Skip to main content

Climate Change

Volume 465: debated on Thursday 25 October 2007

We have already seen progress this year with several key meetings, including the G8 leaders summit, which sent a clear signal on the need to advance international negotiations on a post-2012 framework, and the UN Secretary-General's high level event last month. We look forward to Bali, where the aim must be to reach agreement on starting negotiations on a new framework.

I am grateful to the Secretary of State for that answer. Bali, a major international conference, is just six weeks away. Can he give an undertaking that the attitude of Her Majesty's Government will be that countries such as the United States, which contributes 22 per cent. of the carbon dioxide in the world, will be forced to be part of the next agreement, to sign up to it and then to deliver, and that President Bush will not be allowed to stall discussions and agreements until after he has left office, thus setting back progress considerably globally as well as in north America itself?

I cannot force, and the United Kingdom Government cannot force, any other country to do anything, but when I was in New York for the high level event, I said that a post-2012 agreement that does not include emissions from the largest economy in the world is not going to do the job. We all know that. The fact that the US Administration now recognise that there is a thing called climate change and have begun to talk about it, is welcome. What is striking about the US is the extent to which policy is being led by the states. Look at what is happening in California and in the eastern states, which are developing their own emission trading scheme. Understanding is increasing, and that is moving the politics. I do not think anyone at the Bali conference will be in any doubt that we have to start those negotiations, because we do not have much time left to sort this out.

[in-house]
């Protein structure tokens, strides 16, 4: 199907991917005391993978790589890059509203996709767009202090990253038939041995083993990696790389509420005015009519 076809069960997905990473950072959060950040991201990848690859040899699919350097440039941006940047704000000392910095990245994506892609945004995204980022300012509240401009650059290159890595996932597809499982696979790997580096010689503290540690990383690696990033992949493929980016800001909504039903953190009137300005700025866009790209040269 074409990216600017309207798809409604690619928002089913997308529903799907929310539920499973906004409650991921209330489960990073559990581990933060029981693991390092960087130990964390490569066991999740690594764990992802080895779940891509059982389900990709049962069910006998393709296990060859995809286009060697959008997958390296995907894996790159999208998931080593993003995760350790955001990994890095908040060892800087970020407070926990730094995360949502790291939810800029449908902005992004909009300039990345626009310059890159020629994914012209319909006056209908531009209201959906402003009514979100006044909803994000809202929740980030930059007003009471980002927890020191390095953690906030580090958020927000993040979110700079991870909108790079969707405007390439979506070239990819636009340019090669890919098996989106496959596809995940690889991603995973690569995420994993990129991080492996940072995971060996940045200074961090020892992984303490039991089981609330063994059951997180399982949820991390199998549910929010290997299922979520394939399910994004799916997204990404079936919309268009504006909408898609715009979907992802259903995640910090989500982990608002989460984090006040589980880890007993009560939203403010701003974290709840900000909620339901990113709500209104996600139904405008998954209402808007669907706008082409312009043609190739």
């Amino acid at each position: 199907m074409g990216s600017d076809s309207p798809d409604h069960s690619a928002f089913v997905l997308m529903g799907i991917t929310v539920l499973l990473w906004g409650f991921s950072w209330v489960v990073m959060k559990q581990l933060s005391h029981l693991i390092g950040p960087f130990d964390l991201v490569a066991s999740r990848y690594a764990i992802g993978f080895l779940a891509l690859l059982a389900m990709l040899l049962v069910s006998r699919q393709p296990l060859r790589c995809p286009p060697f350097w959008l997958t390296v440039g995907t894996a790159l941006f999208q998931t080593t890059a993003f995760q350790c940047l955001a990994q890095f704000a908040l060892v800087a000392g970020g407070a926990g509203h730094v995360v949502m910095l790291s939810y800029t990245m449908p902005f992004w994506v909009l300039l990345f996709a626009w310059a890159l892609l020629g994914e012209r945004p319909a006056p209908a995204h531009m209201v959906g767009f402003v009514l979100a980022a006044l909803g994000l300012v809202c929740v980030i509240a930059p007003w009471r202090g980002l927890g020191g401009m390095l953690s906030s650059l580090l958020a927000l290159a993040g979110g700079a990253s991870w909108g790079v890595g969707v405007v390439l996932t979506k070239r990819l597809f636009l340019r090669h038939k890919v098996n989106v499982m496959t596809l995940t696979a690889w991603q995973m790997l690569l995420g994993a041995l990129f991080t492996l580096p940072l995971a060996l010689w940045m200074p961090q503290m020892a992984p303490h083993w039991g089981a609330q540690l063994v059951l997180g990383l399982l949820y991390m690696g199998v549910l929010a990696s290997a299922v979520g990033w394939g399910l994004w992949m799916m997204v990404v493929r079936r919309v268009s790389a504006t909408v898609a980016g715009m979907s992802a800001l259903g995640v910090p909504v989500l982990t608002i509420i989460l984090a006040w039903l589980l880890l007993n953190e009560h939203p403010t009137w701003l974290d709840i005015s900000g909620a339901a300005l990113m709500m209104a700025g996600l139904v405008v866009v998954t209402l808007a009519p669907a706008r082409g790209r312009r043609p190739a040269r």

While it is welcome that the United States is starting to move in the right direction, what is the Secretary of State’s assessment of the commitment of other leading industrial nations, for example, China and India, to post-2012 Kyoto agreements?

We are seeing movement—look at the recent announcement that Australia made. However, my hon. Friend draws attention to the other thing on which we have to make progress. If we look at the G77, the group of developing countries, we cannot credibly argue that China, which will shortly be the largest emitter in the world, if it is not already, although not in per capita terms, should be regarded as in the same position as Mali or Burkina Faso. That would hinder efforts to make progress. So far, the agreements have talked about common but differentiated commitments, but in the course of negotiations wewill have to come to a view, as countries develop economically, about what commitments it is reasonable for them to take on to contribute to dealing with the problem.

Even if the rich developed countries disappeared from the world tomorrow and took the emissions that we are currently producing with us, because of the concentration of carbon in the atmosphere and the rising carbon emissions in the developing world, it would be left to deal with the problem anyway. That makes the point that all of us have to play our part.

Britain has huge natural resources and financial and human capital to build the world’s first low-carbon economy. Bali should be a key staging point on that mission, yet the global leadership we once exerted in those international forums is being undermined by the slow rate of genuine change and economic transformation at home. As the Secretary of State prepares for Bali, can he list any low carbon sectors or renewable technologies where the UK is now leading the world—not in their discovery or research, but in their commercialisation and market share?

I am very happy to give the hon. Gentleman some examples. We have just given the go ahead to what will be the world's largest offshore wind farm, the London Array. When it is completed, it will generate—[Interruption.] Well, we are getting on with it. When it is completed, it will generate enough electricity—[Interruption.] Having asked me the question, will he do me the courtesy of listening to the answer? It will generate enough electricity to power one in four homes in Greater London. That is what I call world leadership. We are undertaking a feasibility study of the Severn barrage, which could generate 5 per cent. of our electricity. Renewable electricity is set to increase threefold between now and 2015, and Ernst and Young, which does a renewable energy attractiveness survey, now ranks the UK equal second in the world behind only the United States. I would call that leadership.